I think I should be able to complete everything for the Riggs family papers by tomorrow afternoon, which will be very exciting!

day 29: illustrated version

While I was carefully processing each glass plate negative I decided I would take a few pictures to share. I'm going to try to take better ones tomorrow to see if I can remove the glare and get a better view of the negative, but for now these are what I have!

This is the basic layout of the 4 flap envelope. There were 3 different sized glass plates, this was the 8x10. I used white gloves that make me feel like Michael Jackson when I handle the glass.

This is a portrait of Elisha Riggs, circa 1800s. You can't really see any details in this picture.

You can see a little bit more of his face from the reflection.

This is a portrait of Alice Lawrason Riggs.

Hopefully I can take some better pictures tomorrow, but these are some examples of what I got to process and admire today :)

Wednesday, July 21, 2010

day 28: bitty collection

I typed up my processing plan and went to Jenny for approval (Jen was out today). Jenny said that it looked good and I could start processing the collection.

I completed processing one of the two boxes today. It was much easier than the Riggs family collection. All I had to do was remove documents from binders and place them into folders. This collection is also different because it is so small that it doesn't have any series. I learned that I am arranging it on the collection level. This requires significantly less writing of labels on each folder.

I'm excited to be able to finish multiple collections during my internship. This will allow me to hone down on my processing skills!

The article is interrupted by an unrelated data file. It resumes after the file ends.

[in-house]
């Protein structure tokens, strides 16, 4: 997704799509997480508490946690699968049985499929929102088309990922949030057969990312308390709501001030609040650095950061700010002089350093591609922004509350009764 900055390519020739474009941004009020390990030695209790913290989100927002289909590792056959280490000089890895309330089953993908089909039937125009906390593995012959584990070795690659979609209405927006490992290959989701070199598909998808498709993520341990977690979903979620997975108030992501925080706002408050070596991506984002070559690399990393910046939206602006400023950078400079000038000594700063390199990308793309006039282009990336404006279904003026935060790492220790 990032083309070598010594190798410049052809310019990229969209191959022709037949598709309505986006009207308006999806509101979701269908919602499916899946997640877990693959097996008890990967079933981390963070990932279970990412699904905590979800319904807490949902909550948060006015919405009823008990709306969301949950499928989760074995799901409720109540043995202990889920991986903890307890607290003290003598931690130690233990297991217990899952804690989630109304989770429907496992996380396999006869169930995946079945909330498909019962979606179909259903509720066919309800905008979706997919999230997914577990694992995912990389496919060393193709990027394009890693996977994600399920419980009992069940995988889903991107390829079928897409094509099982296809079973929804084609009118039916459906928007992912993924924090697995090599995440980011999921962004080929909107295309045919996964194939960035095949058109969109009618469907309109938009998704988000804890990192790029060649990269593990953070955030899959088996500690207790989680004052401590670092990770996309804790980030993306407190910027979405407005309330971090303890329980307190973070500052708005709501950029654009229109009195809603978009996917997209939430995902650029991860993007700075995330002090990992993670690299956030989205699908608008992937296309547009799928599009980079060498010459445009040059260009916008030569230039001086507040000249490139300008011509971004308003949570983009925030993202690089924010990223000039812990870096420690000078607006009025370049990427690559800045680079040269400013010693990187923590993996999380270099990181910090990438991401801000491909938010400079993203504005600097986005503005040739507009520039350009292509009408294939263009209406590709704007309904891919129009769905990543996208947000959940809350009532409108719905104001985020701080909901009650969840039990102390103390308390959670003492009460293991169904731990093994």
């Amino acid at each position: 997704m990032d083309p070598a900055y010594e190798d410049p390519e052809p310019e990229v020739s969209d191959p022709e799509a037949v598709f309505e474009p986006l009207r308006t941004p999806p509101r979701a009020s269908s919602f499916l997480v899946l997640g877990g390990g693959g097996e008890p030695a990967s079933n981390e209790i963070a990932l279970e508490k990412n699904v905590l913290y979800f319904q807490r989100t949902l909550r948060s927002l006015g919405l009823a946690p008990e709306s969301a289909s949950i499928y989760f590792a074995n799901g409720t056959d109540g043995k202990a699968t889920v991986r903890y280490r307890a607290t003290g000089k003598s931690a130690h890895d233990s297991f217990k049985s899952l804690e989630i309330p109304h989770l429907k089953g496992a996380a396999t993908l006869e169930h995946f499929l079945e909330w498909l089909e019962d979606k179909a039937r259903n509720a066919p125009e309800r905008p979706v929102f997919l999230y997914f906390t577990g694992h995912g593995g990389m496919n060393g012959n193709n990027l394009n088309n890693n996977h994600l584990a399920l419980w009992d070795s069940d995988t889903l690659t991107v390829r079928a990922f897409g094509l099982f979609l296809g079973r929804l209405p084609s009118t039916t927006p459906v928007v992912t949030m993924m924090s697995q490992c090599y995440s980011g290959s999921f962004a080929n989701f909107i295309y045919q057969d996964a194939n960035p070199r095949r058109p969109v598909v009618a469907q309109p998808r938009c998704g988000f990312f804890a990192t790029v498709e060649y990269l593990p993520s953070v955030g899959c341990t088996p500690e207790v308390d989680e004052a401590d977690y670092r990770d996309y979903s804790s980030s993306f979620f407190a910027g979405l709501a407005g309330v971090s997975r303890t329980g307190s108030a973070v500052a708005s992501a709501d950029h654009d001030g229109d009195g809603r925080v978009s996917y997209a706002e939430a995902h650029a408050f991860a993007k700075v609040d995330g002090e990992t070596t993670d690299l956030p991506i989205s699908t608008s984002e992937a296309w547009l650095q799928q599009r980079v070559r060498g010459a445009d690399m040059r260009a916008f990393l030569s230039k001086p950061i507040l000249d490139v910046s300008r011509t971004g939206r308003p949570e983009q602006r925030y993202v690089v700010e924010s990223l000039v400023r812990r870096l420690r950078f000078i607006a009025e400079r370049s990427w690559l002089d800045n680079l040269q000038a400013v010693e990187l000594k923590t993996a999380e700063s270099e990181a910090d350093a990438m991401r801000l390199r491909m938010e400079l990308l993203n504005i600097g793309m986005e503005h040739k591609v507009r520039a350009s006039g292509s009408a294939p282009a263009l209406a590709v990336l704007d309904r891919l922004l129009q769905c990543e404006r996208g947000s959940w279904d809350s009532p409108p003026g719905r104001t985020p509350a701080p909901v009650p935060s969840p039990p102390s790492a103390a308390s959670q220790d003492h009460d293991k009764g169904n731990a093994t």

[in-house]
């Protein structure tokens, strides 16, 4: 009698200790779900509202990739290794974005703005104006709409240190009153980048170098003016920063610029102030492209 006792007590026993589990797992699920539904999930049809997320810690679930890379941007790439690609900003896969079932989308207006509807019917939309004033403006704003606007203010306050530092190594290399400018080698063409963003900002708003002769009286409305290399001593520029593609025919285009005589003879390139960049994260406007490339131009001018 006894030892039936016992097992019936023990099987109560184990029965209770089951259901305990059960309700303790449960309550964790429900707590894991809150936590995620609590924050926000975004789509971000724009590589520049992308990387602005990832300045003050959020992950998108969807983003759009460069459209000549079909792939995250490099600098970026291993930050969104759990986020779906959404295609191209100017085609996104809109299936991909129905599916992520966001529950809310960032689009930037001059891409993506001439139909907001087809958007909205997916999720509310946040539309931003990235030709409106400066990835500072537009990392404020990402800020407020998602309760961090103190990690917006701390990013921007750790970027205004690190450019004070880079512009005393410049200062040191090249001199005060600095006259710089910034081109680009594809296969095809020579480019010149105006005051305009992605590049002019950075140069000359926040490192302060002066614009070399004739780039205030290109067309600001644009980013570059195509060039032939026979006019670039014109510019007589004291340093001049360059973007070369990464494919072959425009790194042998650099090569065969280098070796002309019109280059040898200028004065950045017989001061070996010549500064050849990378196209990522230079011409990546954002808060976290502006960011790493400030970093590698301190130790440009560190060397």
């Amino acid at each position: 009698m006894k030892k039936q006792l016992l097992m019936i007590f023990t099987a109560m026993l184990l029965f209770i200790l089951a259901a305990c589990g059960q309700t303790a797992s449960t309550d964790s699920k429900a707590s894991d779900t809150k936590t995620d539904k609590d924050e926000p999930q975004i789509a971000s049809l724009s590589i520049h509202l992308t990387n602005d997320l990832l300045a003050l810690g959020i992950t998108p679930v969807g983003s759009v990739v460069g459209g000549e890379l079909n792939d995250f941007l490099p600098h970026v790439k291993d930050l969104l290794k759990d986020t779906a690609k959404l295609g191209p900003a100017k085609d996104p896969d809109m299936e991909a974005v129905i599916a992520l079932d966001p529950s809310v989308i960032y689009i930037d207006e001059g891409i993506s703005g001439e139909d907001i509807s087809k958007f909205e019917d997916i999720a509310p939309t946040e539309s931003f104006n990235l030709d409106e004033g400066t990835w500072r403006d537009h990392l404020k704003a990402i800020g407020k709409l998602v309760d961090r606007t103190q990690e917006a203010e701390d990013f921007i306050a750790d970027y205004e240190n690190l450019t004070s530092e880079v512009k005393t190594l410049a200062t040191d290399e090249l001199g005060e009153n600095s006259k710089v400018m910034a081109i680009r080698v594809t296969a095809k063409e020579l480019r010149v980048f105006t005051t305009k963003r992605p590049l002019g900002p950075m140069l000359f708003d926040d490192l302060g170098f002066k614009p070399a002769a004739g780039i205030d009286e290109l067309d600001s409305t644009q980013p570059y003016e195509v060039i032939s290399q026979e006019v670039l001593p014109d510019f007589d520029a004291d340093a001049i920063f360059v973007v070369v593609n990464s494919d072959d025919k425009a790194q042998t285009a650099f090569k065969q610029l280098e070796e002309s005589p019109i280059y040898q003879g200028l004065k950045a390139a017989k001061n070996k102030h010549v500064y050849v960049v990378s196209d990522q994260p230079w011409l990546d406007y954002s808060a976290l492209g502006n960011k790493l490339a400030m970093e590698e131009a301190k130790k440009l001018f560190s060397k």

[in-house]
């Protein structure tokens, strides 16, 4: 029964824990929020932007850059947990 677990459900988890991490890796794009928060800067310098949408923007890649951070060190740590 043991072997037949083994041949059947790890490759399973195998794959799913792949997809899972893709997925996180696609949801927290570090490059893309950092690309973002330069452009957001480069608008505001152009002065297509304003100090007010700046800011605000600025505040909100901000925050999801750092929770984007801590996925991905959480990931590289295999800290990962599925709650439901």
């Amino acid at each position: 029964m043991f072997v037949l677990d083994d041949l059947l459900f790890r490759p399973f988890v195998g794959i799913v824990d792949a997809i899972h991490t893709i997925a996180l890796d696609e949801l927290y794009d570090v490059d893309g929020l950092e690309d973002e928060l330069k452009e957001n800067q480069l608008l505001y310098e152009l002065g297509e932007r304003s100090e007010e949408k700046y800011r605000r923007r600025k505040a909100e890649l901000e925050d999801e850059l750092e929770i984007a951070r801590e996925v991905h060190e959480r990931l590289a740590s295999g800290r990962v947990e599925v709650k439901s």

Thursday, July 15, 2010

day 27: to the point

Today I finished reading the rest of the Dear Daughter's book. I was disappointed with the last half of the book. It wasn't as detailed or personalized with letters and stories from students. It felt rather rushed once Nina Mikhalevsky began discussing events on the Mount Vernon campus from the 1960s. Despite this, the book was incredibly informative and interesting

Once I finished the book I filled the remainder of my day creating a processing plan for the collection. It should be pretty straight forward and quick to process. Once Jen approves of my plan I'll start re-foldering and organizing the documents from the Student Government Association.

Wednesday, July 14, 2010

day 26: in with the new

Jenny pulled 4 boxes of unprocessed materials from a different collection for me to start processing since the Riggs collection is temporarily on hold while I wait for supplies. These new boxes are from the Mount Vernon College and Seminary. The collection is divided into 2 separate sets of 2 boxes. The set I started with was documents from the Student Government Association at Mount Vernon College.

I decided to run a box survey through the two boxes first. The collection includes meeting notes, receipts, phone and member lists, documents pertaining to planning events at the school, and other similar papers. They range from years 1982 - 1996. I briefly examined the documents and made notes in my survey, which I'll refer to once I'm ready to begin setting up my processing plan. It shouldn't be too difficult since the collection seems pretty straight forward. I'm excited to handle this collection on my own and am hoping to ask for as little help as possible from Jen.

Jen suggested that I research the history of the school and I decided that once I finished reviewing the materials in the boxes that I would. I started reading a book titled Dear Daughters: A History of Mount Vernon Seminary and College by Nina Mikhalevsky. It's a comprehensive account of the history of the school from its inception in the late 1860s and discusses the transformations and growth of the school throughout its tenure. It's a really interesting book as it includes numerous pictures and personal accounts of girls that attended the school.